Gascoyne R.D.,British Columbia Cancer Agency | Rosenwald A.,University of Wrzburg | Poppema S.,University of Groningen | Lenz G.,Charite - Medical University of Berlin
Leukemia and Lymphoma | Year: 2010

There has recently been a rapid expansion in research aimed at identifying biomarkers that could improve the prognosis for patients with various subtypes of malignant lymphoma. Genomic and genetic studies have led to the identification of biological and clinical subgroups of diffuse large B-cell lymphomas with distinct underlying molecular features, divergent activation of oncogenetic pathways, and clinical course. Molecular studies of follicular lymphoma have suggested complex interactions between malignant cells and the surrounding immunological network that could affect disease progression. Moreover, the inflammatory cells of Hodgkin lymphoma have been shown to produce a complex network of cytokines and chemokines that provide a permissive microenvironment for tumor growth. Research into specific biomarkers and signaling pathways of malignant lymphomas might therefore result in the identification of novel targets for future therapeutic strategies. As gene expression profiling techniques are not yet feasible in the clinical laboratory, studies have aimed to translate the findings into more widely applicable techniques that might allow this research to be applied to routine clinical practice. This review focuses on recent advances in translational and clinical research on biomarkers in malignant lymphomas. © 2010 Informa UK, Ltd. Source


Shanmugam N.,St Georges Healthcare NHS Trust | Boerdlein A.,BIOTRONIK SE and Co. KG | Proff J.,BIOTRONIK SE and Co. KG | Ong P.,St Georges Healthcare NHS Trust | And 5 more authors.
Europace | Year: 2012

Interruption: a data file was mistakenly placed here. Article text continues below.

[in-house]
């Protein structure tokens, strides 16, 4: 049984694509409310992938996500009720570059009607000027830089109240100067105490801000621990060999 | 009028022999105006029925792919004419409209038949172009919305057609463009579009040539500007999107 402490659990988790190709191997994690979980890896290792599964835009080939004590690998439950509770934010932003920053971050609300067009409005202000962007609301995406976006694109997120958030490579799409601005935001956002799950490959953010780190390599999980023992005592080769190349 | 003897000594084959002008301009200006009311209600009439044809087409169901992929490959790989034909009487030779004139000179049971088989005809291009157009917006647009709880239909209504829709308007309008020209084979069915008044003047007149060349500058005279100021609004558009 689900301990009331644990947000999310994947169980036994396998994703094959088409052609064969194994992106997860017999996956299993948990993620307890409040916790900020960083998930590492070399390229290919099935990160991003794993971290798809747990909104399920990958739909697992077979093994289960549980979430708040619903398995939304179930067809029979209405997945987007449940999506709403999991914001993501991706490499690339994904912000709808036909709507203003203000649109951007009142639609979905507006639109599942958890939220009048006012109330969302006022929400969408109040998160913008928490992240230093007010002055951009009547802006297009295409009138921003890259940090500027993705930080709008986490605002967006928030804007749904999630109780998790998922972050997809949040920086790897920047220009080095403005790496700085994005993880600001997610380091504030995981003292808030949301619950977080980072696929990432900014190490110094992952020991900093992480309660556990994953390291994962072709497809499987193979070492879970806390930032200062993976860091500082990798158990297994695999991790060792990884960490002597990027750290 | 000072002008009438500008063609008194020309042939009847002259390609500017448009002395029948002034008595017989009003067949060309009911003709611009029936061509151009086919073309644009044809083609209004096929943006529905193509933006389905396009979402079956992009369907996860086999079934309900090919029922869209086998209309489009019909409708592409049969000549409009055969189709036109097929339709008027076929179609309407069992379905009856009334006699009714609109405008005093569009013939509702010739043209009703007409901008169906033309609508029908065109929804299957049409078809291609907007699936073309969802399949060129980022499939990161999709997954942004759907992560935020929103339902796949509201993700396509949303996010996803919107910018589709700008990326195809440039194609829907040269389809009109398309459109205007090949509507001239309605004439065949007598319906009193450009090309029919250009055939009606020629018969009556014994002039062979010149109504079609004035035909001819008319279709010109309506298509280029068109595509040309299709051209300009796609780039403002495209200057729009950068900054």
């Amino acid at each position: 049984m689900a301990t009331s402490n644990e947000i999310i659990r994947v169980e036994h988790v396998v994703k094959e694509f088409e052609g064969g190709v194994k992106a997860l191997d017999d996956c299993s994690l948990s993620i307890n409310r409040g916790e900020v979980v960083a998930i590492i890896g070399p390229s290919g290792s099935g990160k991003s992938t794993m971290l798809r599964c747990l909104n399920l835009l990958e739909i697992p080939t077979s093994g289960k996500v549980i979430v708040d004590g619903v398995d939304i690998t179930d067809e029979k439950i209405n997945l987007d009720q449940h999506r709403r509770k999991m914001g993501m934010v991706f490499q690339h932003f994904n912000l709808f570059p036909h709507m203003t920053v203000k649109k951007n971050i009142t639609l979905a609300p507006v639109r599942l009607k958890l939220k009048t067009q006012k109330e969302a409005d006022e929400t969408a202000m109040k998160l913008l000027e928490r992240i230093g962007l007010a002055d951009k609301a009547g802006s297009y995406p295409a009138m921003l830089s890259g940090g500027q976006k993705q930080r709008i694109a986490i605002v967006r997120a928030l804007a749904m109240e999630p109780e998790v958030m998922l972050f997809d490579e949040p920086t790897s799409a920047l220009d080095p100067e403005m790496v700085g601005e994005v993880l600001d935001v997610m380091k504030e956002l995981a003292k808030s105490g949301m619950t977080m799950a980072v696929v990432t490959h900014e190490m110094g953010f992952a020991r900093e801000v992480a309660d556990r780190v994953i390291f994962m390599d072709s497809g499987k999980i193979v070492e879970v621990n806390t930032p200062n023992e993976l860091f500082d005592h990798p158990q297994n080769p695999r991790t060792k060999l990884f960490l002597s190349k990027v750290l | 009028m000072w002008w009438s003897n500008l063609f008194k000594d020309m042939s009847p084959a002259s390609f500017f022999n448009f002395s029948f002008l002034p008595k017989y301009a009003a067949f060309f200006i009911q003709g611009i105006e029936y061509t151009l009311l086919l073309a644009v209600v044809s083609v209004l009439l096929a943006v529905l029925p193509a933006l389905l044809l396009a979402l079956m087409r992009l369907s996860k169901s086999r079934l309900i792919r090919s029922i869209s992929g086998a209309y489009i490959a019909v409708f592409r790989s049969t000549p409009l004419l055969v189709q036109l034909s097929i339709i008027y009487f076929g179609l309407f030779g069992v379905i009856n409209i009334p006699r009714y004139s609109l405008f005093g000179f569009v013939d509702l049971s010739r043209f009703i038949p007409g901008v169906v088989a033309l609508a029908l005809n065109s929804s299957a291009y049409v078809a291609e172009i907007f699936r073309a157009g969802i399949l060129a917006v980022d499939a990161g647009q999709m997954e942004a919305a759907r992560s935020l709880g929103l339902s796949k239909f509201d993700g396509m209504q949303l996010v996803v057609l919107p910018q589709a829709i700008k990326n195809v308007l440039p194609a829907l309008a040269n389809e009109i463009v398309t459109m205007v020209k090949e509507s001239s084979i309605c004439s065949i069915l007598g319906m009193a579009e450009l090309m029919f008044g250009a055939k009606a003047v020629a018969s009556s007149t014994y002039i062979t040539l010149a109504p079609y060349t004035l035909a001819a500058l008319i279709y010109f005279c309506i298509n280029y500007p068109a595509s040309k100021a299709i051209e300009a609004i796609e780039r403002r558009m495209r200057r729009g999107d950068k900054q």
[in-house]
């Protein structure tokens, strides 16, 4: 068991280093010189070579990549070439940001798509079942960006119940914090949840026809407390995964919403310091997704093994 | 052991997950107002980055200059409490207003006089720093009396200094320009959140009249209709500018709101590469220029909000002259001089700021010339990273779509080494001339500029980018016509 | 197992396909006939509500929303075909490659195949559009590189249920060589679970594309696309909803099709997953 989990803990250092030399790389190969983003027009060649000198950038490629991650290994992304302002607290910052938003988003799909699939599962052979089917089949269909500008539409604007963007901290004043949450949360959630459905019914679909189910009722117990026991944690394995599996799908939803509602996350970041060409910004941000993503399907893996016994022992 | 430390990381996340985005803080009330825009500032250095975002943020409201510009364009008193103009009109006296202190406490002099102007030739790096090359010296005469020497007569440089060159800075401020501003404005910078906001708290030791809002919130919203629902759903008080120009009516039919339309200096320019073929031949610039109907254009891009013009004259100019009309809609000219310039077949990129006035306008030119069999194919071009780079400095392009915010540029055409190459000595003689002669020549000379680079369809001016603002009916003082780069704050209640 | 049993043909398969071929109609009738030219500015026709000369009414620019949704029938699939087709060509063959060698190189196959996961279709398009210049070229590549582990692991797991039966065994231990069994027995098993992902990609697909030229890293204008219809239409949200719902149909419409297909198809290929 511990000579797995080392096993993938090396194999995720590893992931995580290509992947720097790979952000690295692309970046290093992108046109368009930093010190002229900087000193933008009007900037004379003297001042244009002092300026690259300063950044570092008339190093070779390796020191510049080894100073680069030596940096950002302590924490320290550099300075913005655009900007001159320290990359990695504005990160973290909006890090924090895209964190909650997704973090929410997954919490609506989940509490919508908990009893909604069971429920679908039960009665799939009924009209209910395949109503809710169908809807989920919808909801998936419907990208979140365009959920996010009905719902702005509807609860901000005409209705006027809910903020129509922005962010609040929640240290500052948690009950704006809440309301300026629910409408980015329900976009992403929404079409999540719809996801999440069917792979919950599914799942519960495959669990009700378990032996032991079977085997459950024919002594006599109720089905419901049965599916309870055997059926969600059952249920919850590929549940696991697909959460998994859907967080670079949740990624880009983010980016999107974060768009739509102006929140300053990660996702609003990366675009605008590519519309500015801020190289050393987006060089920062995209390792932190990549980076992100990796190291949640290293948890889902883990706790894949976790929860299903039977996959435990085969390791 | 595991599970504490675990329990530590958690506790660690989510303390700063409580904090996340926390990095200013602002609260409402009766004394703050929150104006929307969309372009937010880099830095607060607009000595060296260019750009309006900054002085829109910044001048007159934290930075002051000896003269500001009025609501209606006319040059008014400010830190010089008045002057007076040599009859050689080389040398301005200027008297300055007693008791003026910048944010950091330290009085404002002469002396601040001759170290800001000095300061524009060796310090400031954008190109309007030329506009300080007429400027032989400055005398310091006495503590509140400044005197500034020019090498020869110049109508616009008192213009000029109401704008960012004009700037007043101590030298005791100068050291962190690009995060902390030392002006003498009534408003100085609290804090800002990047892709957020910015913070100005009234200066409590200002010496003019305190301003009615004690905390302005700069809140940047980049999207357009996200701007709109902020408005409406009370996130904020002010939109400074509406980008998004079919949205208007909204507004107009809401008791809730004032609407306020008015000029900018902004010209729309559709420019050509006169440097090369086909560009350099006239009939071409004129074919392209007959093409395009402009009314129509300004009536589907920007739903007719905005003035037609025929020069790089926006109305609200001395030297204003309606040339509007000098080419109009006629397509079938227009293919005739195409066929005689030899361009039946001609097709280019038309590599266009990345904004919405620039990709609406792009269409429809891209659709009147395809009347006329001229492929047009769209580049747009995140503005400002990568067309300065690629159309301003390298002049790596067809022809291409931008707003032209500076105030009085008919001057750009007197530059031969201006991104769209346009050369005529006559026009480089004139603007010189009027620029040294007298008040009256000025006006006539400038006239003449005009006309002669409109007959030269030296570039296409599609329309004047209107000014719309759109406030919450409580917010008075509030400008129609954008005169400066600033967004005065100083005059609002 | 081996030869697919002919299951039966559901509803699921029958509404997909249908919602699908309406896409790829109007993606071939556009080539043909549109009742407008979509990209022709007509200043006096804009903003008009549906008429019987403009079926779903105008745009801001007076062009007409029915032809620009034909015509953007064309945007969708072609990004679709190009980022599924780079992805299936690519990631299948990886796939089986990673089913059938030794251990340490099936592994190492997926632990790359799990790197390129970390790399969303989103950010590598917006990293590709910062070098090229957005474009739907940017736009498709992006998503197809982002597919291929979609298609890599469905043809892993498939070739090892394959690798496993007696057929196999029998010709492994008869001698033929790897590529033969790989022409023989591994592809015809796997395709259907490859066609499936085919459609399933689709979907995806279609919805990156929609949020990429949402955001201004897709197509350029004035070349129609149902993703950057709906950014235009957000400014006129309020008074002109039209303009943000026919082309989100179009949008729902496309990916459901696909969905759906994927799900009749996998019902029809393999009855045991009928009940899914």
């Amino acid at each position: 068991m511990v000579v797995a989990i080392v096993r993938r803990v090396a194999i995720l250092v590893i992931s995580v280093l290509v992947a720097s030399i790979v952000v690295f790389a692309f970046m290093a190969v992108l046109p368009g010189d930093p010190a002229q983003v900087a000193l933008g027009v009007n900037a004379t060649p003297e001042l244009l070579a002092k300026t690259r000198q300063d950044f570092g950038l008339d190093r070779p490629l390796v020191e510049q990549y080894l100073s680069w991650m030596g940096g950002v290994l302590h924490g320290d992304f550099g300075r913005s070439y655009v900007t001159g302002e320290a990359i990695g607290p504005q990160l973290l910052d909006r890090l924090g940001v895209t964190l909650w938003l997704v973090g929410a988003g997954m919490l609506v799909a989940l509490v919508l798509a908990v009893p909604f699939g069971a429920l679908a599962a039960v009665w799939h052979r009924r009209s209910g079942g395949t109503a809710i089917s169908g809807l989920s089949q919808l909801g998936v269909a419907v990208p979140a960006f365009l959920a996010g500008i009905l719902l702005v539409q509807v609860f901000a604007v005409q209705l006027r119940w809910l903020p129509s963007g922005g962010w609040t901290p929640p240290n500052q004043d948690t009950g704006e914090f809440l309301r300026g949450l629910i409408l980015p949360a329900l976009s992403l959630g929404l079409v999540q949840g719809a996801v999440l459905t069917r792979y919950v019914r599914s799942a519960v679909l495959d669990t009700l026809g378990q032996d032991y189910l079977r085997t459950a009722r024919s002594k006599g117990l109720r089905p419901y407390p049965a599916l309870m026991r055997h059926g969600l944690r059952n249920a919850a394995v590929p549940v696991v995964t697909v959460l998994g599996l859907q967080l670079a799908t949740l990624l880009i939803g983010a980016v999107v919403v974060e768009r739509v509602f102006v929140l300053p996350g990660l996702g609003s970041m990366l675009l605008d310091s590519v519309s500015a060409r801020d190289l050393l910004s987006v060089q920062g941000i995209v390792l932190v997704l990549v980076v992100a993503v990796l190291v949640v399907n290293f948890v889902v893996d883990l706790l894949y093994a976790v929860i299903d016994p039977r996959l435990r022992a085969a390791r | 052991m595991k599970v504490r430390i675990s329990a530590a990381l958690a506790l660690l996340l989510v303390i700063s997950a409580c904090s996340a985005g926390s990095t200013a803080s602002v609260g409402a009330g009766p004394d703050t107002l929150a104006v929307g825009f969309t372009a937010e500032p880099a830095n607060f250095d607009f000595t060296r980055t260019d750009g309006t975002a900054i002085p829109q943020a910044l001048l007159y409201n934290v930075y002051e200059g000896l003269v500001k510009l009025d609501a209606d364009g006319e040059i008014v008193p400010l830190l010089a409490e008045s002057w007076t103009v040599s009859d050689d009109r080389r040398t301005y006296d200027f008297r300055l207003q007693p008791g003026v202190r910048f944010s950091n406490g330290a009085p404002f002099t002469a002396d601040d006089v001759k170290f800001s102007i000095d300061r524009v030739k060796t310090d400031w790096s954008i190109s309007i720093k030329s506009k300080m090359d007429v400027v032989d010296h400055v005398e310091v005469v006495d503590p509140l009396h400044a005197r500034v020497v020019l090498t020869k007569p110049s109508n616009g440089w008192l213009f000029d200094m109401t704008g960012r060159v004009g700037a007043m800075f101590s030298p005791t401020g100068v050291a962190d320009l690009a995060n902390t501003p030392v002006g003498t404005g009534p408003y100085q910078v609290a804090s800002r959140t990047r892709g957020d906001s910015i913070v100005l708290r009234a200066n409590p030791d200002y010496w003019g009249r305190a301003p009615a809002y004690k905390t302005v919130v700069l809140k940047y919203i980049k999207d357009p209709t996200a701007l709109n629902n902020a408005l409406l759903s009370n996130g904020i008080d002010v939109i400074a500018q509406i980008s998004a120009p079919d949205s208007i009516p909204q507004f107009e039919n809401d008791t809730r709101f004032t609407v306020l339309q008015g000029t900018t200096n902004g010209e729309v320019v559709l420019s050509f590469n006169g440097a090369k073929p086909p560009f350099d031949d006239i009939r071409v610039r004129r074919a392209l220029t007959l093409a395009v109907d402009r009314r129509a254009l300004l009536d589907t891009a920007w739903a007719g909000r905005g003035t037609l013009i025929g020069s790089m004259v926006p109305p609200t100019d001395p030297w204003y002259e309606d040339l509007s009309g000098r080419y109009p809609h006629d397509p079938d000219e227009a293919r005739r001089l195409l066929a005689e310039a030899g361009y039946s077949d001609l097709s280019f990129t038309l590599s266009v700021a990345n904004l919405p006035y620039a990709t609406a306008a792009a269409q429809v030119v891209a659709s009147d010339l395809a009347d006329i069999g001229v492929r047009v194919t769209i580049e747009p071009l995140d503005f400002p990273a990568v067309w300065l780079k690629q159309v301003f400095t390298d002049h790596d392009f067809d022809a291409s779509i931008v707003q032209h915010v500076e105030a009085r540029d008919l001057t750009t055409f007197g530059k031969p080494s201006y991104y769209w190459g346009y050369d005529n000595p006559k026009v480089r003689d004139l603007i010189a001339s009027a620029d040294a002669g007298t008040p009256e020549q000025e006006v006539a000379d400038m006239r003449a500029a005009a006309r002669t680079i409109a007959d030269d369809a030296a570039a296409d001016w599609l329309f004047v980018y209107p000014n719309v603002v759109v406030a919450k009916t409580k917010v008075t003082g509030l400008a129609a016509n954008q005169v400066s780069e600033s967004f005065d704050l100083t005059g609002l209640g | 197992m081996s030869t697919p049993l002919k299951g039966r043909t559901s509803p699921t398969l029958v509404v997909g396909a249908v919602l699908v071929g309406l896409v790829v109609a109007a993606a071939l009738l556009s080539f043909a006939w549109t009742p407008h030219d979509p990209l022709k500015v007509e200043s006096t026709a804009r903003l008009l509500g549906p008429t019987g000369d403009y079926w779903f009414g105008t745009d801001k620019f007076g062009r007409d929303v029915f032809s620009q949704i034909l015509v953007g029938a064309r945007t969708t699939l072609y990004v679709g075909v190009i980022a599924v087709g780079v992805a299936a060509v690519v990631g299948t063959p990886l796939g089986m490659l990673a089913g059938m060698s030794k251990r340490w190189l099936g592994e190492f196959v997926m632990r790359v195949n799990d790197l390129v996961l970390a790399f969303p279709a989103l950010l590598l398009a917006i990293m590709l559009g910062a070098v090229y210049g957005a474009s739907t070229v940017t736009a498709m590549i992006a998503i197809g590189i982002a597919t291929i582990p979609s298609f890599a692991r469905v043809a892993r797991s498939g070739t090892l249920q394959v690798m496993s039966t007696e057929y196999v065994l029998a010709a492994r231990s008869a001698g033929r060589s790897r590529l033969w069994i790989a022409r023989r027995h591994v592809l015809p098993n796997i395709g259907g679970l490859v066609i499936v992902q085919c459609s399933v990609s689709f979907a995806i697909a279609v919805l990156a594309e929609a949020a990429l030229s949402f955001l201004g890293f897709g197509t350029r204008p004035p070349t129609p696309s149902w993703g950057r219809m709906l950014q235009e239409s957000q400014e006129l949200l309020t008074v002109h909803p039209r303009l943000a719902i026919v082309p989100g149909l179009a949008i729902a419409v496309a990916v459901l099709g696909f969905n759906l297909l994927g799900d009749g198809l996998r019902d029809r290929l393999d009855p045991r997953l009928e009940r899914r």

AimsUncertainty exists over the importance of device-detected short-duration atrial arrhythmias. Continuous atrial diagnostics, through home monitoring (HM) technology (BIOTRONIK, Berlin, Germany), provides a unique opportunity to assess frequency and quantity of atrial fibrillation (AF) episodes defined as atrial high-rate events (AHRE).Methods and resultsProspective data from 560 heart failure (HF) patients (age 67 ± 10 years, median ejection fraction 27) patients with a cardiac resynchronization therapy (CRT) device capable of HM from two multi-centre studies were analysed. Atrial high-rate events burden was defined as the duration of mode switch in a 24-h period with atrial rates of >180 beats for at least 1 or total of 14 min per day. The primary endpoint was incidence of a thromboembolic (TE) event. Secondary endpoints were cardiovascular death, hospitalization because of AF, or worsening HF. Over a median 370-day follow-up AHRE occurred in 40 of patients with 11 (2) patients developing TE complications and mortality rate of 4.3 (24 deaths, 16 with cardiovascular aetiology). Compared with patients without detected AHRE, patients with detected AHRE>3.8 h over a day were nine times more likely to develop TE complications (P 0.006). The majority of patients (73) did not show a temporal association with the detected atrial episode and their adverse event, with a mean interval of 46.7 ± 71.9 days (range 0194) before the TE complication.ConclusionIn a high-risk cohort of HF patients, device-detected atrial arrhythmias are associated with an increased incidence of TE events. A cut-off point of 3.8 h over 24 h was associated with significant increase in the event rate. Routine assessment of AHRE should be considered with other data when assessing stroke risk and considering anti-coagulation initiation and should also prompt the optimization of cardioprotective HF therapy in CRT patients.© The Author 2011. Source